the events leading to and the battle between Harold of England and William the Conqueror
of France at Hastings England in 1066. This is a history lesson for the people of
that time done as a continuous series of stitched pictures. The fact that it has
survived at all is amazing, that it is still vibrant and telling it's tale is beyond
description. The colors of the wool yarn are still bright, the detail shows expressions
on the faces of the various players in the drama. The arrows fly, the horses charge
and the blood flows, Harold dies and William is King of England despite Harold's
betrayal. The lesson is taught to future generations of the betrayal of Harold and
of his death. No pictures were allowed of it, it is in a dimly lit climate controlled
case and protected by guards. You'll have to settle for a picture of a portion that
was on a postcard, which doesn't begin to show how amazing it is.
On Saturday we went with Christiane and Thierry to Cherbourg and toured a very well
done display on marine exploration at the Cite de la Mer. There was a nuclear submarine
to tour and many many displays of man's attempts to understand and use the underwater
There was everything from Robert Fulton's (of American steam engine fame) underwater
craft he designed and built for the French government in the late 1800's to...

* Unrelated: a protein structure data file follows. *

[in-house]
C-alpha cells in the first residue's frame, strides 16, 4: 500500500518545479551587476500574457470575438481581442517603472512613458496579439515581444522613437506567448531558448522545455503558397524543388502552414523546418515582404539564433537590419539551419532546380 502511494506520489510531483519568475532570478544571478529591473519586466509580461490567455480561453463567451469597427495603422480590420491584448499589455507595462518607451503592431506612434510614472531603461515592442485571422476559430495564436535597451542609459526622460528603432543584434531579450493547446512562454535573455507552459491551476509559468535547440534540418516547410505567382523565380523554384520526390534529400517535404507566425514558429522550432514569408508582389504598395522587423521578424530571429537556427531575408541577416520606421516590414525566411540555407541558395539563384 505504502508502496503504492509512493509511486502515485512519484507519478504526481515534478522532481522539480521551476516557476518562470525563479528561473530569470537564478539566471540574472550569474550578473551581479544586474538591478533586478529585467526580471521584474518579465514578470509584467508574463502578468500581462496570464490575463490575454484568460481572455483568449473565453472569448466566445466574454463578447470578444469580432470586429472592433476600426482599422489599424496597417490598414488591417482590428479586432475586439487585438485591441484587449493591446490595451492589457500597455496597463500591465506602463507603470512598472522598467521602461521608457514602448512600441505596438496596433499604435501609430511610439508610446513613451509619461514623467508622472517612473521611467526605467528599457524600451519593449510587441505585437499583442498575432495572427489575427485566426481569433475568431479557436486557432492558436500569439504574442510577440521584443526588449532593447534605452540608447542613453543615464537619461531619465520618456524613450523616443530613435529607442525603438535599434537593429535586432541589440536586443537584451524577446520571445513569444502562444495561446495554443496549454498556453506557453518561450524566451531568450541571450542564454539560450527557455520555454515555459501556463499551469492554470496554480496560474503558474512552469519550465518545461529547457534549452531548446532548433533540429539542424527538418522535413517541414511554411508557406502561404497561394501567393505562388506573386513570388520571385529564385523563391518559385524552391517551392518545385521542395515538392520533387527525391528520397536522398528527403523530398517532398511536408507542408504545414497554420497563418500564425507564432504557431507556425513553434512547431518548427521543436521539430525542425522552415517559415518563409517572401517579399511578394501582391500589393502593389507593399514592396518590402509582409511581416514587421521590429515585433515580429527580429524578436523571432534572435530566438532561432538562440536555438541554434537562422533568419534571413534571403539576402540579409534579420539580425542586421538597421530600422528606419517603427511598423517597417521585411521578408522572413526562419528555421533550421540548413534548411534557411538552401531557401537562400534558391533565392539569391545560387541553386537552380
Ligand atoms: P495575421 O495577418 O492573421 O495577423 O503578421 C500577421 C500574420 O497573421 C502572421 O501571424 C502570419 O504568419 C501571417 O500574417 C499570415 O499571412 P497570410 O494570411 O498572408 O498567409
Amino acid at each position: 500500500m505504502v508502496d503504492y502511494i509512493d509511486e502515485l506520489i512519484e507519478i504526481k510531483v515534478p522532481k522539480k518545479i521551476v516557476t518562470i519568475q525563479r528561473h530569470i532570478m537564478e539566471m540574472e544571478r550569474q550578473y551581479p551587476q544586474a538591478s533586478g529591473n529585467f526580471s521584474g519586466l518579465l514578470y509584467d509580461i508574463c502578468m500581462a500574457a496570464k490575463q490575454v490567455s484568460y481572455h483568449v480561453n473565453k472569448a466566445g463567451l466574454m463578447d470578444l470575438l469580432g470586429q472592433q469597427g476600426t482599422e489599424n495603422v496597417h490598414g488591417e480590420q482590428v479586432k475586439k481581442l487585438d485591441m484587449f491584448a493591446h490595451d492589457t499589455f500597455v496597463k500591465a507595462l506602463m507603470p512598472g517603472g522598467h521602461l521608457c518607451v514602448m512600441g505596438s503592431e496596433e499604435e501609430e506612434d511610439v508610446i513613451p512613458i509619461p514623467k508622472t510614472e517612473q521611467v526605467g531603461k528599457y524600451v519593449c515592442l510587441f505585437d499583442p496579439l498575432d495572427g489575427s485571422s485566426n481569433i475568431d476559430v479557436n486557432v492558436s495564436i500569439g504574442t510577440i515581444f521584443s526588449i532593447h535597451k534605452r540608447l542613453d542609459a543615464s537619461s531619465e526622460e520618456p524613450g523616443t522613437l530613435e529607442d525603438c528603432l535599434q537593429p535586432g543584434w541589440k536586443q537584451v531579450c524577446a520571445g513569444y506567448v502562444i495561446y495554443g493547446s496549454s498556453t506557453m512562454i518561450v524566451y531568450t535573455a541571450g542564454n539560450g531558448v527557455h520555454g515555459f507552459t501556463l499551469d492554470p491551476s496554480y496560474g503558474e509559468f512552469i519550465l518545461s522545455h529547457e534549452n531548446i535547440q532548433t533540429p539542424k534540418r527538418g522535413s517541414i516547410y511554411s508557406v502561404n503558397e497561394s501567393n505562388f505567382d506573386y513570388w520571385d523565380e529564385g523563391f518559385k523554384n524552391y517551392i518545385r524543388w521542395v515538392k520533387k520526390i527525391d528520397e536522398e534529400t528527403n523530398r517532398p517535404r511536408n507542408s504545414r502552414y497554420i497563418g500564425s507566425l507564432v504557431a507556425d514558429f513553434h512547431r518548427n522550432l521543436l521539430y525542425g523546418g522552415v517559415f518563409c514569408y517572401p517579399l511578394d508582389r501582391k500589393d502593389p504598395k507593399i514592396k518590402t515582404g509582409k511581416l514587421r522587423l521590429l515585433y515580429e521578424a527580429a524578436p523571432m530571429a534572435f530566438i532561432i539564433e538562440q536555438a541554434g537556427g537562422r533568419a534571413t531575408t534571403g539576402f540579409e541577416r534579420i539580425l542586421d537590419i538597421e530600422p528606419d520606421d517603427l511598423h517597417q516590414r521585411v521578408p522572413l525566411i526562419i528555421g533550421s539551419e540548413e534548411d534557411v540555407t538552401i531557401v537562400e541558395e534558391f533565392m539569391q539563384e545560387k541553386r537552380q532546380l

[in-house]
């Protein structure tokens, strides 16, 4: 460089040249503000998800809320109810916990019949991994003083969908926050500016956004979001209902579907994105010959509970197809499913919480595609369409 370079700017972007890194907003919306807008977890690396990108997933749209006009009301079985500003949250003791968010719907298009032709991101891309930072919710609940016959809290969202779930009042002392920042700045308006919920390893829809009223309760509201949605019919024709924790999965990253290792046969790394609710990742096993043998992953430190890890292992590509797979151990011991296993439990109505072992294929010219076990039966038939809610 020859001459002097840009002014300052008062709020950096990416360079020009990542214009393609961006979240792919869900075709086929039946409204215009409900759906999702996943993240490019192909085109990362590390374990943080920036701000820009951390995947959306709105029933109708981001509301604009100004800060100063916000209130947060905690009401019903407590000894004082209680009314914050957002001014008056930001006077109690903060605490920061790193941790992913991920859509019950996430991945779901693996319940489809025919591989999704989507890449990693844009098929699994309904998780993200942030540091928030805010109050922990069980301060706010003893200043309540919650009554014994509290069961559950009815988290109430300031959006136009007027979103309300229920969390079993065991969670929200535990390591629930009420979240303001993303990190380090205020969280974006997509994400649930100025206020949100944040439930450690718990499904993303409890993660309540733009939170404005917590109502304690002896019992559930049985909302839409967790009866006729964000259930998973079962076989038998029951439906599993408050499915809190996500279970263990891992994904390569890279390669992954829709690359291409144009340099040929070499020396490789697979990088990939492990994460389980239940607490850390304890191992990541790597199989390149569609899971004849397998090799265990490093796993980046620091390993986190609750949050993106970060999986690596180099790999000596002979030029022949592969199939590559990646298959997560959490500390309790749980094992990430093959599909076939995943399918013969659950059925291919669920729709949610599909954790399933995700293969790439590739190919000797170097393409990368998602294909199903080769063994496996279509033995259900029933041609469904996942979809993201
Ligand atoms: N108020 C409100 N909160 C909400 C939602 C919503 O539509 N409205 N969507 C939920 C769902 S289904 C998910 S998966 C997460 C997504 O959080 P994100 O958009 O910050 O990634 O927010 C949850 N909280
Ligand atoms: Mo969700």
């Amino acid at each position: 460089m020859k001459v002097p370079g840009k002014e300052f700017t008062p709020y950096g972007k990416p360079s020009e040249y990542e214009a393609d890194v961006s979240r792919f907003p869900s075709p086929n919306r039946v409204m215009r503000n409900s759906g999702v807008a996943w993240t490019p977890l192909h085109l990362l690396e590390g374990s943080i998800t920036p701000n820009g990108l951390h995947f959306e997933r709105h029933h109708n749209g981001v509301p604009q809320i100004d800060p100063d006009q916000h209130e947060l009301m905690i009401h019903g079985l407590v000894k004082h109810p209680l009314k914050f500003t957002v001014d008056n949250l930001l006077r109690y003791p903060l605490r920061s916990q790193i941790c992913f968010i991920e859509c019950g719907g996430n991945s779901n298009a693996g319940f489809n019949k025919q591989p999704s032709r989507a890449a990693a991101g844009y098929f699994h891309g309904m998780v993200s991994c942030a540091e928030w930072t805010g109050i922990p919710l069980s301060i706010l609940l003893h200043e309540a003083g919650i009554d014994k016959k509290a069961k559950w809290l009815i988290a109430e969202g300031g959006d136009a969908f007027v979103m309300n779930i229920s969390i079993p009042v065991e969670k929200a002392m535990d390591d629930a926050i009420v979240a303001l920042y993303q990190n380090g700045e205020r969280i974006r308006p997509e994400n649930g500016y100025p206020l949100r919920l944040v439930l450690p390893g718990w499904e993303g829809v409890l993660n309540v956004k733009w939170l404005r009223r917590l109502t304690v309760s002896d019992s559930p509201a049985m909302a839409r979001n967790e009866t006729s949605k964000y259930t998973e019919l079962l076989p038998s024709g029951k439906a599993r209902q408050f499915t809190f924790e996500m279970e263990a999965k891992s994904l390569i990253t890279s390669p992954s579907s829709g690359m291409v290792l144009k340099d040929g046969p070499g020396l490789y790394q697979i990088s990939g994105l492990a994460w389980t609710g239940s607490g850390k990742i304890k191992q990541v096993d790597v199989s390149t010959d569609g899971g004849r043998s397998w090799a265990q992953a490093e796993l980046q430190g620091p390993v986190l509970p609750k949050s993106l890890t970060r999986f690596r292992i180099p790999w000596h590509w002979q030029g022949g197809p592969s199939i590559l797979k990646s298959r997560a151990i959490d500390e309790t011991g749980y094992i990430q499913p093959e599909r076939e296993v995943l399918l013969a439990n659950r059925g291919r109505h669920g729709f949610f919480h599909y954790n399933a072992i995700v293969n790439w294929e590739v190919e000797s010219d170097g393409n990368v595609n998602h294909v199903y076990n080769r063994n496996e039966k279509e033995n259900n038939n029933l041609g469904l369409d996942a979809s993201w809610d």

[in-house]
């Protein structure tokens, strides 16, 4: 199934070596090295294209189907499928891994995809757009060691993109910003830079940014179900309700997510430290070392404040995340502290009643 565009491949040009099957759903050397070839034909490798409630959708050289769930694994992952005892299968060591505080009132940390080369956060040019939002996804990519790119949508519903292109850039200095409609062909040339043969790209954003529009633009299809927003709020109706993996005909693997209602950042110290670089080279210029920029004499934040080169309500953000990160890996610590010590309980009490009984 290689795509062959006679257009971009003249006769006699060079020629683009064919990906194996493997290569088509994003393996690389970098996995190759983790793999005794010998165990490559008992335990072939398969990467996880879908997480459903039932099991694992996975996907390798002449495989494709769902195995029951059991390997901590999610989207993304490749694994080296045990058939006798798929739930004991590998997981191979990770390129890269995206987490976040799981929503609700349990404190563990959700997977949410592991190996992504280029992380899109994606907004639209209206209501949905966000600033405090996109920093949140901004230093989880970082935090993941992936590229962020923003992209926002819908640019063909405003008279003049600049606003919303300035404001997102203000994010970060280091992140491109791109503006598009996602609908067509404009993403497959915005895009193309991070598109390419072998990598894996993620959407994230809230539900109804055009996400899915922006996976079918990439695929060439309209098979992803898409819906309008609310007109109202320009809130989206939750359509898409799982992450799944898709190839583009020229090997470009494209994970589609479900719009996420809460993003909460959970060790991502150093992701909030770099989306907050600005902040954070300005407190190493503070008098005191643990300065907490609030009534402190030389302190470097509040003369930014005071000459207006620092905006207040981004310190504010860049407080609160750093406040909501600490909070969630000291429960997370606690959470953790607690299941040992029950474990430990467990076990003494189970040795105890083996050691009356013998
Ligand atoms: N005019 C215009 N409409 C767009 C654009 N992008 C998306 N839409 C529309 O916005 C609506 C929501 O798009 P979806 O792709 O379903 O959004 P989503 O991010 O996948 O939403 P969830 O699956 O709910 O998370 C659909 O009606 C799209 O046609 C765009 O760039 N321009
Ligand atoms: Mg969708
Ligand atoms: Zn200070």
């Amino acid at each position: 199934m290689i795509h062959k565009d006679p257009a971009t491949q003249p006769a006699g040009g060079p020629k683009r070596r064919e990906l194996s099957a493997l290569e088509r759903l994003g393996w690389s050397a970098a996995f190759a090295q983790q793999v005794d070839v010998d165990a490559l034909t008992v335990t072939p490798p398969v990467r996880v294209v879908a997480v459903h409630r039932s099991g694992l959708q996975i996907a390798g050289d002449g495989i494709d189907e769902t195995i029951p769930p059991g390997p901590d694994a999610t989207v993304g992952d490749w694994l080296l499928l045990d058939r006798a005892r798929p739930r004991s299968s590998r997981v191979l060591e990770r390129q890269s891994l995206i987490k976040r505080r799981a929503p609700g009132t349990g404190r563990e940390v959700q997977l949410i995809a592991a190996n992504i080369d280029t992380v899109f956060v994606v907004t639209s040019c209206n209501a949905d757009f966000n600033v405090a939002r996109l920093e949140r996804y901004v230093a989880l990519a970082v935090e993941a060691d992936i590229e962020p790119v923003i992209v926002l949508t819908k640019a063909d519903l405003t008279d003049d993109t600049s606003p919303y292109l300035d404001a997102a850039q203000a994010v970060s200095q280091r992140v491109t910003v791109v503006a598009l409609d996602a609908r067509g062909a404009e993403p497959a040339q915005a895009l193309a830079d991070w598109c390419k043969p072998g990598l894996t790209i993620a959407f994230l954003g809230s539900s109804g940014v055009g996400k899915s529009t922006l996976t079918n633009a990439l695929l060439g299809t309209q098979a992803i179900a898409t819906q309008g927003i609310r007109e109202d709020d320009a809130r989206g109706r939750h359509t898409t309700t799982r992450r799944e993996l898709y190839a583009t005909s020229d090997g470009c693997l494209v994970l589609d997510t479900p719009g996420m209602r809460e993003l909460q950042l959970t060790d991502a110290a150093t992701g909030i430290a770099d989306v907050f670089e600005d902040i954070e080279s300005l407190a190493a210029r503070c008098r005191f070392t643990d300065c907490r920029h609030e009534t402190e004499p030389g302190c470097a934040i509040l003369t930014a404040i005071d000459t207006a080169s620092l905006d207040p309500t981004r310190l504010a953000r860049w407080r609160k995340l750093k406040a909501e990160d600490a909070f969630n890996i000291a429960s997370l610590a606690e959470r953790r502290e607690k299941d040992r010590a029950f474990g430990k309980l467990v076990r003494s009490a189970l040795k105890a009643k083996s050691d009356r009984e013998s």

a decommissioned French nuclear submarine. Kathy is on the left, Christiane in the
center and Thierry is forward of the rudder.
On the way back we separated and we went to the beaches of the D-Day Invasion. All
over Normandy and Nord France we have seen American, Canadian and British flags flying
at the entrance to a town or in front of a business. They still remember and appreciate
the response to the German occupation. There are many memorials along the famous
beaches of the invasion on June 6, 1944.
As well as private and public museums dedicated to this pivotal time in the history
of Europe that entered through Normandy.
Our last stop before heading directly south was at the very interesting Le Mont St.
Michel. This abbey was started in the 7th century and has been remodeled constantly
since. It has also been fought over several times since then. It is on a granite
pinnacle rising from the tidewaters of a bay, connected to the mainland by a causeway.
But getting there was interesting. I used my GPS to find the route to Mont St Michel
and it said it was 112 km away, which is about what I had estimated. So we followed
its guidance until I realized we were going northeast, the opposite direction from
our destination!! So I did some exploring of the GPS and discovered I wanted "Le"
Mont St Michel. We were on the Peage (tollroad) and had to exit (which cost 90 Euro
cents) make an immediate U-turn around the toll booth and reenter in the opposite
direction (which cost another 90 Euro cents) and head back to the city of Caen and
on to "Le" Mont St Michel.
The old abbey is huge and the town that clings to its sides is totally overrun with
very tacky tourist stores. This is the main "street" leading up to the entrance
of the abbey that was followed by the many pilgrims who have come here over the centuries. I'll
bet there were merchants here selling "Holy Relics" to them too.
Once you have run the gauntlet of the shops the abbey has an interesting tour of
many of its rooms, corridors and cloister.
That's enough wars for anyone, tomorrow we visit the ancient town of St. Malo in
Brittany, France; then its on to Portugal to visit more friends enroute to the Feria
de Abril in Seville, Spain.